Abstract: Equity pay has been the primary component of managerial compensation packages at US public firms since the early 1990s. Using a comprehensive sample of top executives from 1992-2020, we estimate to what extent they trade firm equity held in their portfolios to neutralize increments in ownership due to annual equity pay. Executives accommodate ownership increases linked to options awards. Conversely, increases in stock holdings linked to option exercises and restricted stock grants are largely neutralized through comparable sales of unrestricted shares. Variation in stock trading responses across executives hardly appears to respond to diversification motives. From a theoretical standpoint, these results challenge (i) the common, generally implicit assumption that managers cannot undo their incentive packages, (ii) the standard modeling practice of treating different equity pay items homogeneously, and (iii) the often taken for granted crucial role of diversification motives in managers' portfolio choices.
    Keywords: dynamic contracting,equity incentives,executive compensation,hedging,insider trading
    JEL: G32 G34 J33 M12 M52
    Date: 2022
  4. By: Bachmann, Ronald; Demir, Gökay; Green, Colin; Uhlendorff, Arne
    Abstract: We examine how changes in task content over time condition occupational wage development. Using survey data from Germany, we document substantial heterogeneity in within-occupational changes in task content. Combining this evidence with administrative data on individual employment outcomes over a 25-year period, we find important heterogeneity in wage penalties amongst initially routine intensive jobs. While occupations that remain (relatively) routine intensive generate substantial wage penalties, occupations with a decreasing routine intensity experience stable or even increasing wages. These findings cannot be explained by composition or cohort effects.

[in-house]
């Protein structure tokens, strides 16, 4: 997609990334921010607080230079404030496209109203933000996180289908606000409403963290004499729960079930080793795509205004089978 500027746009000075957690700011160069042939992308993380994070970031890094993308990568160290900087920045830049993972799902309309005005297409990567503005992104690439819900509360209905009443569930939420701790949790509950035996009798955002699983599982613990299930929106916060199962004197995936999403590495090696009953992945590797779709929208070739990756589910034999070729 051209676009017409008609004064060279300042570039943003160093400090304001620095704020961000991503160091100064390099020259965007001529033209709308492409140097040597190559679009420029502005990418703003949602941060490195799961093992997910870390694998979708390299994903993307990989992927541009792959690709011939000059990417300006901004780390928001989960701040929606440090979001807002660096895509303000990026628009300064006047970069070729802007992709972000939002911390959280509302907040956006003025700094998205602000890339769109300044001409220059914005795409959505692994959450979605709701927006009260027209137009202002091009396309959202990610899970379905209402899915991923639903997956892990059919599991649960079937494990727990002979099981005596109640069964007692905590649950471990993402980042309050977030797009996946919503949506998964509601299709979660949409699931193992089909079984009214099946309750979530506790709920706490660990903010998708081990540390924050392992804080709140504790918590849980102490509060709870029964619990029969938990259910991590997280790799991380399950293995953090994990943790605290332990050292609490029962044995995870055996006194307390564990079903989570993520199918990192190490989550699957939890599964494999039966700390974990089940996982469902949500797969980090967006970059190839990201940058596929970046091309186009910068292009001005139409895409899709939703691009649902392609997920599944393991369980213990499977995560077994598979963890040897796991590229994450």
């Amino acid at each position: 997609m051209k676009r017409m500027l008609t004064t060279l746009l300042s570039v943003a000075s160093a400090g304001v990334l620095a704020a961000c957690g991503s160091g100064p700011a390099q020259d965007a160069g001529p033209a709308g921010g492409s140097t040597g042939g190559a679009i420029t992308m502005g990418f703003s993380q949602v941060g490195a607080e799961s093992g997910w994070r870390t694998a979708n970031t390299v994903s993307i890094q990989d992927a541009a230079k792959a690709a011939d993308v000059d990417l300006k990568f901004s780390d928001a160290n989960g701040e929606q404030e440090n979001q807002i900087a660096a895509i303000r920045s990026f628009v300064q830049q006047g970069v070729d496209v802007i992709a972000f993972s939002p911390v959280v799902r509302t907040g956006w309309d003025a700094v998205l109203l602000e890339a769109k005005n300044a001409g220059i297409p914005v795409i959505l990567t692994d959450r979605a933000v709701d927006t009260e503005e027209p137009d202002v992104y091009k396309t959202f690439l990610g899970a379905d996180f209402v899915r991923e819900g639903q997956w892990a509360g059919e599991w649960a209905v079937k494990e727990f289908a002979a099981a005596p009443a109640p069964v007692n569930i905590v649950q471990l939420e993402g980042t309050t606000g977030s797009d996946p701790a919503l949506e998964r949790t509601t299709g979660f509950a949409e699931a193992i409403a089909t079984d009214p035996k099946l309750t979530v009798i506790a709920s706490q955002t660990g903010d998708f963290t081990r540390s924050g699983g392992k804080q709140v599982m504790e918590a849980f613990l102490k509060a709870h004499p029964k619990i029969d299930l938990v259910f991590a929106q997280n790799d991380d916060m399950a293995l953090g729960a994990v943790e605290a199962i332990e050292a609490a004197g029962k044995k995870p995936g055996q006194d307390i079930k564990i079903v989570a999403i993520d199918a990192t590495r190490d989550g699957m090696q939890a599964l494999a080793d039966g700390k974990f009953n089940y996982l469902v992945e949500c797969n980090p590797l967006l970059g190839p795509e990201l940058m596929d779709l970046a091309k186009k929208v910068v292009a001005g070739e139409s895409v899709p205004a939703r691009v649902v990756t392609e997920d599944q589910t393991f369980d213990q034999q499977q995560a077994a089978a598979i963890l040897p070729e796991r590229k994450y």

Keywords: Technological progress,polarization,tasks,routine workers,training
    JEL: J31 J24 E24
    Date: 2022
  5. By: Garcia-Hernandez, Ana; Grossman, Guy; Michelitch, Kristin
    Abstract: Women politicians face barriers that can undermine their performance relative to men. Using original micro-data from Uganda, we test for gender gaps in performance across different job duties in subnational legislatures. We hypothesize, and find, that performance gender gaps are greatest in job duties that require greater peer interaction (legislative duties), while no such gaps exist in more individually-performed duties (e.g., meeting with the electorate, facilitating constituency development). Fine-grained network data reveals women's informal exclusion in politician networks, and this exclusion holds explanatory power in explaining job duties requiring interaction with fellow politicians. Further, qualifications and previous experience also determine part of the gender performance gap in more intricate tasks. Moving forward, advocacy organizations may consider holding trainings and simulations with politicians on performing job duties in ways that encourage cross-gender professional network ties.
    Keywords: Politician performance,informal exclusion,networks,gender gap
    JEL: O10 H79 H83 H11
    Date: 2022
  6. By: Petr Cala (Charles University, Prague, Czech Republic); Tomas Havranek (Charles University, Prague, Czech Republic & Centre for Economic Policy Research, London); Zuzana Irsova (Charles University, Prague, Czech Republic & Anglo-American University, Prague); Jindrich Matousek (Charles University, Prague, Czech Republic); Jiri Novak (Charles University, Prague, Czech Republic)